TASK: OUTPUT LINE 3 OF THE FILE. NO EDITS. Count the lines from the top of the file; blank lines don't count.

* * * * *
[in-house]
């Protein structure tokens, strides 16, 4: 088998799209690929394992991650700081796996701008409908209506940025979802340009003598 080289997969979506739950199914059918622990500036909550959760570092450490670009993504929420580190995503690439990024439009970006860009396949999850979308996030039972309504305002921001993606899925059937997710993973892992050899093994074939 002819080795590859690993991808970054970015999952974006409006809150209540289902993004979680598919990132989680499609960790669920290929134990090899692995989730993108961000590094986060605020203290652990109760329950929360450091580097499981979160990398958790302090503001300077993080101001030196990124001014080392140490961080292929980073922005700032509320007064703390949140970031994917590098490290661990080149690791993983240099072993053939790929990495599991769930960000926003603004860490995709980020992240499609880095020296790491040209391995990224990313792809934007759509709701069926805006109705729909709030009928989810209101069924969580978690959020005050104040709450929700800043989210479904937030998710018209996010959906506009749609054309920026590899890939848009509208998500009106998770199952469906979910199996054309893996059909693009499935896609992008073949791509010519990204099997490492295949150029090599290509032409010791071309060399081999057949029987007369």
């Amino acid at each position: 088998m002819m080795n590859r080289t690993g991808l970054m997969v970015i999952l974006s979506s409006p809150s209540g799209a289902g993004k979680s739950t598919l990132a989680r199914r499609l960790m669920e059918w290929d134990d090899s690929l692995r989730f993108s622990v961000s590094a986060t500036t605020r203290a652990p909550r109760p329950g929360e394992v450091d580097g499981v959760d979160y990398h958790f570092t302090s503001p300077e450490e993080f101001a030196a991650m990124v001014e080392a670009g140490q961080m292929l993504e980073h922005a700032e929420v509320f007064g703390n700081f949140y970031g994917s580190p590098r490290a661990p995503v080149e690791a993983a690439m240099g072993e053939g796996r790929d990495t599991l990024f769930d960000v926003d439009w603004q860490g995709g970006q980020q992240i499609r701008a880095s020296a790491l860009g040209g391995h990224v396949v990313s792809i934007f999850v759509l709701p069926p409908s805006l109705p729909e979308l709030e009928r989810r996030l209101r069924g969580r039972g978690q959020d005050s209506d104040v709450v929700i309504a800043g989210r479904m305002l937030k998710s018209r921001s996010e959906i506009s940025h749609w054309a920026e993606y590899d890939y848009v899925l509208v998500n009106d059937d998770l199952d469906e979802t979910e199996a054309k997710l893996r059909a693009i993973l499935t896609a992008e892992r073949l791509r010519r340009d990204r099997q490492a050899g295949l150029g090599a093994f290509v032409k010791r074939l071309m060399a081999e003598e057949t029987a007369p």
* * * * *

């Amino acid at each position: 088998m002819m080795n590859r080289t690993g991808l970054m997969v970015i999952l974006s979506s409006p809150s209540g799209a289902g993004k979680s739950t598919l990132a989680r199914r499609l960790m669920e059918w290929d134990d090899s690929l692995r989730f993108s622990v961000s590094a986060t500036t605020r203290a652990p909550r109760p329950g929360e394992v450091d580097g499981v959760d979160y990398h958790f570092t302090s503001p300077e450490e993080f101001a030196a991650m990124v001014e080392a670009g140490q961080m292929l993504e980073h922005a700032e929420v509320f007064g703390n700081f949140y970031g994917s580190p590098r490290a661990p995503v080149e690791a993983a690439m240099g072993e053939g796996r790929d990495t599991l990024f769930d960000v926003d439009w603004q860490g995709g970006q980020q992240i499609r701008a880095s020296a790491l860009g040209g391995h990224v396949v990313s792809i934007f999850v759509l709701p069926p409908s805006l109705p729909e979308l709030e009928r989810r996030l209101r069924g969580r039972g978690q959020d005050s209506d104040v709450v929700i309504a800043g989210r479904m305002l937030k998710s018209r921001s996010e959906i506009s940025h749609w054309a920026e993606y590899d890939y848009v899925l509208v998500n009106d059937d998770l199952d469906e979802t979910e199996a054309k997710l893996r059909a693009i993973l499935t896609a992008e892992r073949l791509r010519r340009d990204r099997q490492a050899g295949l150029g090599a093994f290509v032409k010791r074939l071309m060399a081999e003598e057949t029987a007369p």